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November 11, 2011

News

State Patrol Academy training 1st recruit class since 2008

Story & photos by Rob Schuette, Public Affairs Staff

The first class of Wisconsin State Patrol recruits since 2008 now is training at the Wisconsin State Patrol Academy at Fort McCoy. The State Patrol Academy is the oldest tenant activity at Fort McCoy, first opening its doors here in 1955.

Sgt. Tony Green, program director for Class 58, said the class is welcome because the State Patrol currently has many personnel nearing retirement age. The 38 cadets, who include four females, was selected from a field of nearly 1,000 applicants and will train at Fort McCoy through March 2012.
PHOTO: Recruits in a Wisconsin State Patrol trooper/inspector class practice falling techniques. Photo by Rob Schuette
Recruits in a Wisconsin State Patrol trooper/inspector class practice falling techniques during a defense and arrest tactics course at the State Patrol Academy. The recruits are in a 22-week course to become State Patrol employees.

Recruits have a busy, structured schedule. Green said they live at the State Patrol Academy from Monday through Friday during the 22-week training program.

“The recruits are taught how to do things until it’s second nature,” Green said. “That way they’ll learn to do the right things in a stressful situation.”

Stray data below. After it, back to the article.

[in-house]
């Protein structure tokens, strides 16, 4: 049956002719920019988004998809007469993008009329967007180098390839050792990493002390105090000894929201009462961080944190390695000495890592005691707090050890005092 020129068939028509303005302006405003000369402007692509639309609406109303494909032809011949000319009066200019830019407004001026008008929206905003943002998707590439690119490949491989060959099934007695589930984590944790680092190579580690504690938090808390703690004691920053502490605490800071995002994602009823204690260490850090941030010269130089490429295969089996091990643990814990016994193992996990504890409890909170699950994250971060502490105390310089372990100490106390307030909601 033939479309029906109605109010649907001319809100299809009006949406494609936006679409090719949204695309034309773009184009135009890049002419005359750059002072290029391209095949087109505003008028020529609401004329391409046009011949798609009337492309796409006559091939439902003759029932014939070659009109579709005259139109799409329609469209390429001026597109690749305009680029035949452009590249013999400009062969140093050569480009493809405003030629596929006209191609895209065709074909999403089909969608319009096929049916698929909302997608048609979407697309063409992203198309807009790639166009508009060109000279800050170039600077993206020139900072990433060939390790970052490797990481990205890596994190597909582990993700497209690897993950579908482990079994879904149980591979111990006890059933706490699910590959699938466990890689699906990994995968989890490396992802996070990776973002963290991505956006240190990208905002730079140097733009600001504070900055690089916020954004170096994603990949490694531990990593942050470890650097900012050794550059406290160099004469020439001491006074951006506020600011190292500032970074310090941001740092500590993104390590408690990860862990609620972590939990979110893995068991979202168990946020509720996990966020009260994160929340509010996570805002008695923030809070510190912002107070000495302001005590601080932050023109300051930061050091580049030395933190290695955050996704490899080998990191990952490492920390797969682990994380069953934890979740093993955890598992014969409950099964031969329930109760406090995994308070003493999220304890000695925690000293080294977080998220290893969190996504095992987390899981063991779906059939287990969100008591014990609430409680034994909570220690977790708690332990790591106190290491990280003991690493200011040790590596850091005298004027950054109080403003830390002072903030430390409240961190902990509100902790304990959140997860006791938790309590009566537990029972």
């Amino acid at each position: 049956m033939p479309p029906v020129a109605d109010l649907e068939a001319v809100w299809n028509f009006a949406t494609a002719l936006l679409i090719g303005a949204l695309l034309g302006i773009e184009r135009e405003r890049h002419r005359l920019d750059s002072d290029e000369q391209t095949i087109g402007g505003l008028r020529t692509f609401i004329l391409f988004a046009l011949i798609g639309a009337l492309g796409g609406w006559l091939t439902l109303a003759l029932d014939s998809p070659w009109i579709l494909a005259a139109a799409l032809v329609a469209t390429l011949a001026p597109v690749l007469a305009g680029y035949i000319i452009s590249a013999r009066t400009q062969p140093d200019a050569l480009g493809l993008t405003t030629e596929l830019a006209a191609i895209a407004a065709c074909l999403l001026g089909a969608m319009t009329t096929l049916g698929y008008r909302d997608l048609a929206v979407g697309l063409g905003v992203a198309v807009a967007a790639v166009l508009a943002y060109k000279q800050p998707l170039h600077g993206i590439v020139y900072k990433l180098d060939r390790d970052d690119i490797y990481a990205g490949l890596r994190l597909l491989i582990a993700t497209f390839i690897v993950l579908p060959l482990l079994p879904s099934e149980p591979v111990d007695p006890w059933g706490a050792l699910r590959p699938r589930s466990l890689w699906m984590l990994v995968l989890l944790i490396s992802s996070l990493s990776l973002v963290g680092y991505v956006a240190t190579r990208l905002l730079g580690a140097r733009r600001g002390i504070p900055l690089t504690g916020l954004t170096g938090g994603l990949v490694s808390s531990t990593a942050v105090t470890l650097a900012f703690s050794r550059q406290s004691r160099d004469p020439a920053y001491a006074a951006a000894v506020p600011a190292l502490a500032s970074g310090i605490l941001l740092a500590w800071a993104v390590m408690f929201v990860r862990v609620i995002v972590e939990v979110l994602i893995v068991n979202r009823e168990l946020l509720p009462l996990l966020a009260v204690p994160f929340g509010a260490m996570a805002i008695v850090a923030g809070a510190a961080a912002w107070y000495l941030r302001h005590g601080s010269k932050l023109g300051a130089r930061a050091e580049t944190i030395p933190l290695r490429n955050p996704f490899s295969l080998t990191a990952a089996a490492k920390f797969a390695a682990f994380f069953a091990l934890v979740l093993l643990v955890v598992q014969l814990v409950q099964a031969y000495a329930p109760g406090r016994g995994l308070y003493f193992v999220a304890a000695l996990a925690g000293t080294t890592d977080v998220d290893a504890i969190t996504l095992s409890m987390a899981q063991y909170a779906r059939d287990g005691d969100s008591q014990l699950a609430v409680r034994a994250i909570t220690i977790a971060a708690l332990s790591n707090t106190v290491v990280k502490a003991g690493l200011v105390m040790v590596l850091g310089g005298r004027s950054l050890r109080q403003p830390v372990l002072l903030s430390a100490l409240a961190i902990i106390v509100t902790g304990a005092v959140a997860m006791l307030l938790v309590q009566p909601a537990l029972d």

They go through daily inspections of their appearance and rooms. Training includes physical and mental exercises and a heavy dose of computer training. Much like Soldiers train in their specialties, recruits in a trooper/inspector course at the Wisconsin State Patrol Academy at Fort McCoy are taught that paying attention to detail helps them do their jobs well and could save their lives, Green said. Several recruits have a military background.

“They do everything with their computers,” Green said. “The days when troopers wrote out a citation or warning by hand are nearly gone. These days, they go back to their vehicles, type it into their computers and print it out. The vehicle serves as their office.”

After their regular day, the cadets remain busy — ensuring their rooms are squared away, their appearance meets standards, their high level of physical fitness is maintained, they are prepared for the next class or test, etc., he said.

Class attendees are from a variety of backgrounds. The class represents seven states, including Wisconsin, and one cadet is from Canada. All recruits must have 60 post-secondary-level credits from an accredited college. Some of the cadets have law-enforcement backgrounds although it isn’t required.

PHOTO: A member of State Patrol Class 58 fires a 9 mm pistol at a Fort McCoy range. Photo by Rob Schuette
A member of State Patrol Class 58 fires a 9 mm pistol at a Fort McCoy range.

Recruit Terry Garrett of Milwaukee said he applied for the class because it was something he wanted to do since a young age.

“I was waiting for the opportunity to apply since the last class in 2008,” Garrett said. “In the meantime, I did what I could to get ready by getting the 60 college-level credits you need and a law-enforcement background.”

Garrett was in the Army from 1996-2002 and his experience was in construction and as a vehicle mechanic.